How to set up a digital camera

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Just this once, grit your teeth and read the book.

Just this once, grit your teeth and read the book. Photo: Neil Newitt

Today we will step through the setting up of a digital camera so that you don’t need to know any more than where to find the on-off switch and the shutter-release button. But first, the really bad news. You must find the camera’s instruction manual – and we mean the manual, not the quick-start guide. Once we’ve set the controls you may throw it away, but just this once grit your teeth and read the book.

We are going to set five functions on the camera. You don’t need to understand them, just do it.

1. Set the auto exposure mode to P. Resist the seductive Auto setting – that will give you horrible pictures. P stands for Perfect (OK, it’s really Program). P chooses the right exposure automatically while still giving you control over other settings. P may be on a knob on the camera’s top plate or in a menu setting. Look it up in the book if you can’t find it. Don’t worry about the nerdy A, S and M positions.


2. Set the ISO speed (it means the sensitivity of the sensor to light) to 400. Don’t ask why 400 and not 100 or 6400, just do it. ISO400 is for human beings who want to point and shoot and win prizes.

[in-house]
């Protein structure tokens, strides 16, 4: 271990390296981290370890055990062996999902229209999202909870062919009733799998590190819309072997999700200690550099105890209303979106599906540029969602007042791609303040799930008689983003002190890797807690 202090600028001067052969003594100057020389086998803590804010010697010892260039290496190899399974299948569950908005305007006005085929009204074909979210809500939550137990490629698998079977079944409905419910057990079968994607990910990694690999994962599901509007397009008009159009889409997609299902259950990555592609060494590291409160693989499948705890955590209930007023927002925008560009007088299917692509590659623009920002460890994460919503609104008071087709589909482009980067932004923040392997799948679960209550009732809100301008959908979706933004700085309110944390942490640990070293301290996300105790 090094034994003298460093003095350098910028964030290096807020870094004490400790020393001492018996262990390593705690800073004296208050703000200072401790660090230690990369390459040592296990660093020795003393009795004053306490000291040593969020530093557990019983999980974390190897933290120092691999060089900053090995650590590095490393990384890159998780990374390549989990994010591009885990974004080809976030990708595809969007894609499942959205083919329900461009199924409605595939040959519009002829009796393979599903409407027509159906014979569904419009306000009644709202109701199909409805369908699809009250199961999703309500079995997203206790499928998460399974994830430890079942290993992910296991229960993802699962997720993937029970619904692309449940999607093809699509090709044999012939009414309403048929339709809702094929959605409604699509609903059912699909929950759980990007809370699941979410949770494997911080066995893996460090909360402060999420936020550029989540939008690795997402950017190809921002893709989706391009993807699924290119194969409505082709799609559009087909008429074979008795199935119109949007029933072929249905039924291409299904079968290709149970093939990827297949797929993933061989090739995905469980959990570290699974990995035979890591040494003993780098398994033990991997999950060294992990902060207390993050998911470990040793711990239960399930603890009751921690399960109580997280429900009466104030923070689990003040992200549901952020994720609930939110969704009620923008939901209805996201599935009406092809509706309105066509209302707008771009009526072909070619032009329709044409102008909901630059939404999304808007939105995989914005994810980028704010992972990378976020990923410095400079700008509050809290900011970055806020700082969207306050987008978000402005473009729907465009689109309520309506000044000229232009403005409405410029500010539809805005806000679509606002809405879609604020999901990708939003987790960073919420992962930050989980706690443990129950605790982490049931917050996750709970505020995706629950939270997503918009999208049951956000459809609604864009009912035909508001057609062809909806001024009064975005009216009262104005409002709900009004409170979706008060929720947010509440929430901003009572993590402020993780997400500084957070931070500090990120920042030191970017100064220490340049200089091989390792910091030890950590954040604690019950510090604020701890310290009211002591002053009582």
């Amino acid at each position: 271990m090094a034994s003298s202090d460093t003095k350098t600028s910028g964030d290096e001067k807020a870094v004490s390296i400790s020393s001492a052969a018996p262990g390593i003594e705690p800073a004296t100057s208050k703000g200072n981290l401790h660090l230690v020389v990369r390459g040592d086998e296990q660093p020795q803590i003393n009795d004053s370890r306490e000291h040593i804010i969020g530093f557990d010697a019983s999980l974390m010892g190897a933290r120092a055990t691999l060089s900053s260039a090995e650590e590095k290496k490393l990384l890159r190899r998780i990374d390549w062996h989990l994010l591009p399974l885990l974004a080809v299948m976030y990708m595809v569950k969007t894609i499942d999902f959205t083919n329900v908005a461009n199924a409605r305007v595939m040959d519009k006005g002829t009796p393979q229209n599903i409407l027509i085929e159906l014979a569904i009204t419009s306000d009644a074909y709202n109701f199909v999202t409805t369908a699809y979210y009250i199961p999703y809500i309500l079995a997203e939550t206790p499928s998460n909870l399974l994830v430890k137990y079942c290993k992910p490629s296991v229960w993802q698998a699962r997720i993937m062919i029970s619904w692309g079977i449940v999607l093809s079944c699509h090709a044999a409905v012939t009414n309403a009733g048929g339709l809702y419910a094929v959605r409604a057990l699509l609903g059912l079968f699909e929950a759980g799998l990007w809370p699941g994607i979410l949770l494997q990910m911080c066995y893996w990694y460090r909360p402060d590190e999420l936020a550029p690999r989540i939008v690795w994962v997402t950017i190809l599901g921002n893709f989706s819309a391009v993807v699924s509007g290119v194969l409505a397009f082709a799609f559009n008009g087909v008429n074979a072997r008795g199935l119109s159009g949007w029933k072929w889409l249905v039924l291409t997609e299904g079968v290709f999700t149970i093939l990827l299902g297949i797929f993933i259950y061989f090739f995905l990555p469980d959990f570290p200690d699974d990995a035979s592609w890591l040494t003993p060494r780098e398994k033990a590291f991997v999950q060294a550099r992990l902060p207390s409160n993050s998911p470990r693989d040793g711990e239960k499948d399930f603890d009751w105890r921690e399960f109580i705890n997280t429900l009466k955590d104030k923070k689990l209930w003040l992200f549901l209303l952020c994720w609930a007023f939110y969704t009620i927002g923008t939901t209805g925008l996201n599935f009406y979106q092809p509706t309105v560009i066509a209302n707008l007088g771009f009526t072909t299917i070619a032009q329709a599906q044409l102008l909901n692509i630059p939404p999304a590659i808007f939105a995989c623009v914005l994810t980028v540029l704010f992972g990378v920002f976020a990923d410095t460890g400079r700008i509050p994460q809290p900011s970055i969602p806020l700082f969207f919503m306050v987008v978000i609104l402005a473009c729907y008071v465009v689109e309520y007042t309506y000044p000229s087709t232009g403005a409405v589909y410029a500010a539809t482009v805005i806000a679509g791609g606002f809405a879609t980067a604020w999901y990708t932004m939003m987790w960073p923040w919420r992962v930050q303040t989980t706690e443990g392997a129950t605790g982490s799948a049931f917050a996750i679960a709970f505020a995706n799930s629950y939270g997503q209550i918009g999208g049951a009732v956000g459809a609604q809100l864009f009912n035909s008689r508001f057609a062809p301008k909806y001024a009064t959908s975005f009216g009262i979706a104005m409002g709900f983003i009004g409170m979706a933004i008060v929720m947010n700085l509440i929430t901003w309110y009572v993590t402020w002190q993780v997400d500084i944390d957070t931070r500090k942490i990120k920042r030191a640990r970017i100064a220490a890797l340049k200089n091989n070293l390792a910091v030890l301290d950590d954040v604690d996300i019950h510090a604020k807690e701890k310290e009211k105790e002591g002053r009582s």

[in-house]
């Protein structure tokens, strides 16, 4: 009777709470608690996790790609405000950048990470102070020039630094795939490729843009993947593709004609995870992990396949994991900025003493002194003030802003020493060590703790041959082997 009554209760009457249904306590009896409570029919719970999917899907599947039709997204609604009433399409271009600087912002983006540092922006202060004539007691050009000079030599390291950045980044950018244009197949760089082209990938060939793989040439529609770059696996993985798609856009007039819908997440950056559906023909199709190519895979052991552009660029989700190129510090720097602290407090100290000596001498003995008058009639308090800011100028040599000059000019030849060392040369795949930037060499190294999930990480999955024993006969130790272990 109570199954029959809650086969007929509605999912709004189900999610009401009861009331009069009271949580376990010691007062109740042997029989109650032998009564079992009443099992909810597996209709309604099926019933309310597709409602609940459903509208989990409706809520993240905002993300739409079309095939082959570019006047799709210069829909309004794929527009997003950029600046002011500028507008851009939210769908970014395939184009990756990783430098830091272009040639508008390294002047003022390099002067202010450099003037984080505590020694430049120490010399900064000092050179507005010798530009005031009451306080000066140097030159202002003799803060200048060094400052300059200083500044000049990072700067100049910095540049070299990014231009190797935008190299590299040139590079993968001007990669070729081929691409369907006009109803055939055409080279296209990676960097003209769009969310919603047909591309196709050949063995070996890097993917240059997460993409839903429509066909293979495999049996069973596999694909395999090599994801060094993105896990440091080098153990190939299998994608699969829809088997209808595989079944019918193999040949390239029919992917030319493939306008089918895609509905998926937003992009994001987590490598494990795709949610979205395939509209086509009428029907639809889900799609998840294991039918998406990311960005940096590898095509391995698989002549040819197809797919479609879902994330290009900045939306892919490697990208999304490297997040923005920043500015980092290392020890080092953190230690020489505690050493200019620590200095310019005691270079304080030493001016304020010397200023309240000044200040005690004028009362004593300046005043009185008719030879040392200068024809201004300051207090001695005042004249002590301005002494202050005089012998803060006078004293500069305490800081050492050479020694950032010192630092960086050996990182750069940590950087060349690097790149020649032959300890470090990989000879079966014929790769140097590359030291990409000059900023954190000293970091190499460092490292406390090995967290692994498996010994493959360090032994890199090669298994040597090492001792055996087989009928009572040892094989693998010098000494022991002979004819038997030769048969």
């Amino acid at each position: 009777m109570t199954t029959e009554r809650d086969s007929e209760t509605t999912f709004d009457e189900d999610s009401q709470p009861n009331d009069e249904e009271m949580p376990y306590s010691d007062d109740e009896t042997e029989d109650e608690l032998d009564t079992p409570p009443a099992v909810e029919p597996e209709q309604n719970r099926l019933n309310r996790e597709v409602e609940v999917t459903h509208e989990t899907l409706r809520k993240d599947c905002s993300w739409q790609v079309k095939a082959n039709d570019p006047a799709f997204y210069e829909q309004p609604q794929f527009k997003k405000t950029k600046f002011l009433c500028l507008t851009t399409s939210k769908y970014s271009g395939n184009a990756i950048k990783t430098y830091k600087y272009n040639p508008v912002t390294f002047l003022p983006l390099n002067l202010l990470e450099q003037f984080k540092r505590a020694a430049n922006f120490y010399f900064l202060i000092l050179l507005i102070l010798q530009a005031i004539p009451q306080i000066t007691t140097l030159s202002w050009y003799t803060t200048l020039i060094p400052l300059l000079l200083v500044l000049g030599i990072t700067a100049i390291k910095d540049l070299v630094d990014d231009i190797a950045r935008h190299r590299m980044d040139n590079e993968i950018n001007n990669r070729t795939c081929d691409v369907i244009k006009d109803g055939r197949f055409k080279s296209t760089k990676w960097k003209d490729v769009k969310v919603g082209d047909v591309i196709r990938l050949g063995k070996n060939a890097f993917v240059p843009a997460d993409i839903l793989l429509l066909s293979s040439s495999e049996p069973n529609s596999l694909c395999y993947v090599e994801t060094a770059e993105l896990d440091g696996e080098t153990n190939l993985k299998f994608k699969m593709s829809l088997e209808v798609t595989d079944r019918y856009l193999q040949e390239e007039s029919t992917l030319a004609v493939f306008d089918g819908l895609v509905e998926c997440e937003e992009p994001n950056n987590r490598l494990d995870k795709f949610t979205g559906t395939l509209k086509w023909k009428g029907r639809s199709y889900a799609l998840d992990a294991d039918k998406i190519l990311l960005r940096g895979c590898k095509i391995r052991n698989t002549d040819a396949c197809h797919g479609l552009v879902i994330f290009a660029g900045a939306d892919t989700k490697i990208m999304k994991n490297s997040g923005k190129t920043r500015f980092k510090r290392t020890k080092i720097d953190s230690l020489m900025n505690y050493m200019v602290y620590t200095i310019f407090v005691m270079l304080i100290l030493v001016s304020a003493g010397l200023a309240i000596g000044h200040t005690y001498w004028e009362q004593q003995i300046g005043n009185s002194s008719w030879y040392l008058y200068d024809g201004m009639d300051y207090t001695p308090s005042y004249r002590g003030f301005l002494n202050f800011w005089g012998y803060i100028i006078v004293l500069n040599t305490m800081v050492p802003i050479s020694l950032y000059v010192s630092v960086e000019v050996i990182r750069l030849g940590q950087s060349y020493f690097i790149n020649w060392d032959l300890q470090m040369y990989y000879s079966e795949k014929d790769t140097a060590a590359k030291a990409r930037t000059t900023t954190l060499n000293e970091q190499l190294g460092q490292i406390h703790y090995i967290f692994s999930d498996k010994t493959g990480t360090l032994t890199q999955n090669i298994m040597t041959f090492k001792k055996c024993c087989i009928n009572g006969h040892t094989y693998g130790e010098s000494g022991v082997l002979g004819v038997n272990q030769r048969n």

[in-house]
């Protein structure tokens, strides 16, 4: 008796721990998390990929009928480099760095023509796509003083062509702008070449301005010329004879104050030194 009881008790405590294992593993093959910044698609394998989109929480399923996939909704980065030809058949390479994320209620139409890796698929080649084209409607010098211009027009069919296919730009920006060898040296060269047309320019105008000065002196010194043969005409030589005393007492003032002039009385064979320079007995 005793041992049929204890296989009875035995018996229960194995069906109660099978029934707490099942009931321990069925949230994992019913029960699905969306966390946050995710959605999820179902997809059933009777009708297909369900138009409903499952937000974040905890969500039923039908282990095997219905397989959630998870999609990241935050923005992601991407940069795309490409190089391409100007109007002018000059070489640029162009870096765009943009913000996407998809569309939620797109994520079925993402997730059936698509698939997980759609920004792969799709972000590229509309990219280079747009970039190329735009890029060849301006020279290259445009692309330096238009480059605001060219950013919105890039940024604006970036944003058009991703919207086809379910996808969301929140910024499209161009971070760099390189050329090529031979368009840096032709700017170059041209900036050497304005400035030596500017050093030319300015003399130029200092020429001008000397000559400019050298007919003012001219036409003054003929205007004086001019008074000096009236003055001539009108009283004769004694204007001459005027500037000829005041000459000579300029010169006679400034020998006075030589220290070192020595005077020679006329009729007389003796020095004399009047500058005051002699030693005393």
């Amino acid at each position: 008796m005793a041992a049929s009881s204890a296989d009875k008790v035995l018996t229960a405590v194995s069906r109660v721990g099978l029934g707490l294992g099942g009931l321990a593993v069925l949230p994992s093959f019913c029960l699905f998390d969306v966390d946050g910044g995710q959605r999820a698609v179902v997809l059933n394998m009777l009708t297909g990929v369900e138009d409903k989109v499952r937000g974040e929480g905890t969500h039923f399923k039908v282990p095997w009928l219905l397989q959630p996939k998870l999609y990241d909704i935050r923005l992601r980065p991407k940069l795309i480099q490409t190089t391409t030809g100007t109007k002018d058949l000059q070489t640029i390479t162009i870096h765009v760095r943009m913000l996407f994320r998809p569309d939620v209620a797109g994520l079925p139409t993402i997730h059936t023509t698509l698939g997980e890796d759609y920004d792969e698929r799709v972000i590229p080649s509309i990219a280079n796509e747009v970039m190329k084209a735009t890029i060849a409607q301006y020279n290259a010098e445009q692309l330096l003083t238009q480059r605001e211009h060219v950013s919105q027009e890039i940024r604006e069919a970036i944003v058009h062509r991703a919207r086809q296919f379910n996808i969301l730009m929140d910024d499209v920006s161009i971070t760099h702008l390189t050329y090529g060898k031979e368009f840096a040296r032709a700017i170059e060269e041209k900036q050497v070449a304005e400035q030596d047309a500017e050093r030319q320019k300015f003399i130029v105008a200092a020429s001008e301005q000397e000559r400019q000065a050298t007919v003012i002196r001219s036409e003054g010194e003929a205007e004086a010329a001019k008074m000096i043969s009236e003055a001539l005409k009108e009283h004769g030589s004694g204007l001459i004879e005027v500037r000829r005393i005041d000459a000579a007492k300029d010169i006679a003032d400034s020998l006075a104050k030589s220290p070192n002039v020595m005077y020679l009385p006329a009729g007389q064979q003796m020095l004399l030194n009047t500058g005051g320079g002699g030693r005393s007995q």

3. Now set Image Size and Quality. Look them up in the index. This setting is made in the Menu system. Image Size should be the largest option on offer and Image Quality should be the best option. Once these settings are made never change them. Small image size and low image quality equal rubbish pictures. When you email pictures the computer will automatically resize them for transmission.

4. In the menus look for Autoexposure Mode (or Area). Set it to Centre Weighted. And when you’ve done that find Autofocus Area and set that to Centre. Now when you point the camera at the subject and half depress the shutter release the exposure and focus are locked on the important bit of the picture. Keep holding the shutter release and reframe the picture for a gorgeous composition.

5. There is now only one variable button that you need to know about. It is marked with a +/- sign. It is the Exposure Compensation control. If your picture is overexposed (too light) go into the minus zone and take it again. If the picture is too dark, go plus and reshoot. This is the only variable control you need – all the rest has been set for simple point and shoot.

Your camera is now set to Intelligent Person’s Fully Automatic.

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